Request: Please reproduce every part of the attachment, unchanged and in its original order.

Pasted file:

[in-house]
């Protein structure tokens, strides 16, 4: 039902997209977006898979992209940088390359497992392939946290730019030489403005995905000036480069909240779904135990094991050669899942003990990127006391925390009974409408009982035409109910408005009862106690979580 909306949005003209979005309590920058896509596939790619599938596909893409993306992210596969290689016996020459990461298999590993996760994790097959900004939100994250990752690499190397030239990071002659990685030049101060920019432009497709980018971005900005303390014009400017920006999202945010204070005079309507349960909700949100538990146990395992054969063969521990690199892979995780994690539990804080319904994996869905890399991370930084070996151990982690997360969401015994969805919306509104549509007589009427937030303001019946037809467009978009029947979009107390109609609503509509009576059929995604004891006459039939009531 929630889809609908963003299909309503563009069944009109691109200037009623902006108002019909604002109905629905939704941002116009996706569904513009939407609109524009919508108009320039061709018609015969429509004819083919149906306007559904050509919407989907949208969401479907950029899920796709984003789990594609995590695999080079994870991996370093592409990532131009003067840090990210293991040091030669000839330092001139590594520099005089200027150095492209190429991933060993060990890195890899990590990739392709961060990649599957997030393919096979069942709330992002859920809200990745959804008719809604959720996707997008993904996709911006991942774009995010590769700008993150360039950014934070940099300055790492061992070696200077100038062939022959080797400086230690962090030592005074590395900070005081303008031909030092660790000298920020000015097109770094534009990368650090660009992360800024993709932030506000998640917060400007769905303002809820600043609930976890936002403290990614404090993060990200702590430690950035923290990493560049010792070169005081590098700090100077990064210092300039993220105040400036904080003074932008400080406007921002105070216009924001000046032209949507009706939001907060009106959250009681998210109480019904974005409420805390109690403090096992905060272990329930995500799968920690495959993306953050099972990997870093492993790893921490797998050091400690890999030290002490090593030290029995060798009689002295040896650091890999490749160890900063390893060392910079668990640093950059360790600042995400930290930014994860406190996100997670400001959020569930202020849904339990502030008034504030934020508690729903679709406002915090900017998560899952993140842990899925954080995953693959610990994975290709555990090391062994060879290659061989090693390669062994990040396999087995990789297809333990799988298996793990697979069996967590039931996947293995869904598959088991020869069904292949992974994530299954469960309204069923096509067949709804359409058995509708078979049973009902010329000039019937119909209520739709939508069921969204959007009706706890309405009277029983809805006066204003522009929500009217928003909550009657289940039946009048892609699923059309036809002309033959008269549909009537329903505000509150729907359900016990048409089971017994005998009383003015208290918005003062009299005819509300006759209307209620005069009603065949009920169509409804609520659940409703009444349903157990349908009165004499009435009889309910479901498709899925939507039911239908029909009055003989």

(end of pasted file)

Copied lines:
[in-house]
């Protein structure tokens, strides 16, 4: 039902997209977006898979992209940088390359497992392939946290730019030489403005995905000036480069909240779904135990094991050669899942003990990127006391925390009974409408009982035409109910408005009862106690979580 909306949005003209979005309590920058896509596939790619599938596909893409993306992210596969290689016996020459990461298999590993996760994790097959900004939100994250990752690499190397030239990071002659990685030049101060920019432009497709980018971005900005303390014009400017920006999202945010204070005079309507349960909700949100538990146990395992054969063969521990690199892979995780994690539990804080319904994996869905890399991370930084070996151990982690997360969401015994969805919306509104549509007589009427937030303001019946037809467009978009029947979009107390109609609503509509009576059929995604004891006459039939009531 929630889809609908963003299909309503563009069944009109691109200037009623902006108002019909604002109905629905939704941002116009996706569904513009939407609109524009919508108009320039061709018609015969429509004819083919149906306007559904050509919407989907949208969401479907950029899920796709984003789990594609995590695999080079994870991996370093592409990532131009003067840090990210293991040091030669000839330092001139590594520099005089200027150095492209190429991933060993060990890195890899990590990739392709961060990649599957997030393919096979069942709330992002859920809200990745959804008719809604959720996707997008993904996709911006991942774009995010590769700008993150360039950014934070940099300055790492061992070696200077100038062939022959080797400086230690962090030592005074590395900070005081303008031909030092660790000298920020000015097109770094534009990368650090660009992360800024993709932030506000998640917060400007769905303002809820600043609930976890936002403290990614404090993060990200702590430690950035923290990493560049010792070169005081590098700090100077990064210092300039993220105040400036904080003074932008400080406007921002105070216009924001000046032209949507009706939001907060009106959250009681998210109480019904974005409420805390109690403090096992905060272990329930995500799968920690495959993306953050099972990997870093492993790893921490797998050091400690890999030290002490090593030290029995060798009689002295040896650091890999490749160890900063390893060392910079668990640093950059360790600042995400930290930014994860406190996100997670400001959020569930202020849904339990502030008034504030934020508690729903679709406002915090900017998560899952993140842990899925954080995953693959610990994975290709555990090391062994060879290659061989090693390669062994990040396999087995990789297809333990799988298996793990697979069996967590039931996947293995869904598959088991020869069904292949992974994530299954469960309204069923096509067949709804359409058995509708078979049973009902010329000039019937119909209520739709939508069921969204959007009706706890309405009277029983809805006066204003522009929500009217928003909550009657289940039946009048892609699923059309036809002309033959008269549909009537329903505000509150729907359900016990048409089971017994005998009383003015208290918005003062009299005819509300006759209307209620005069009603065949009920169509409804609520659940409703009444349903157990349908009165004499009435009889309910479901498709899925939507039911239908029909009055003989």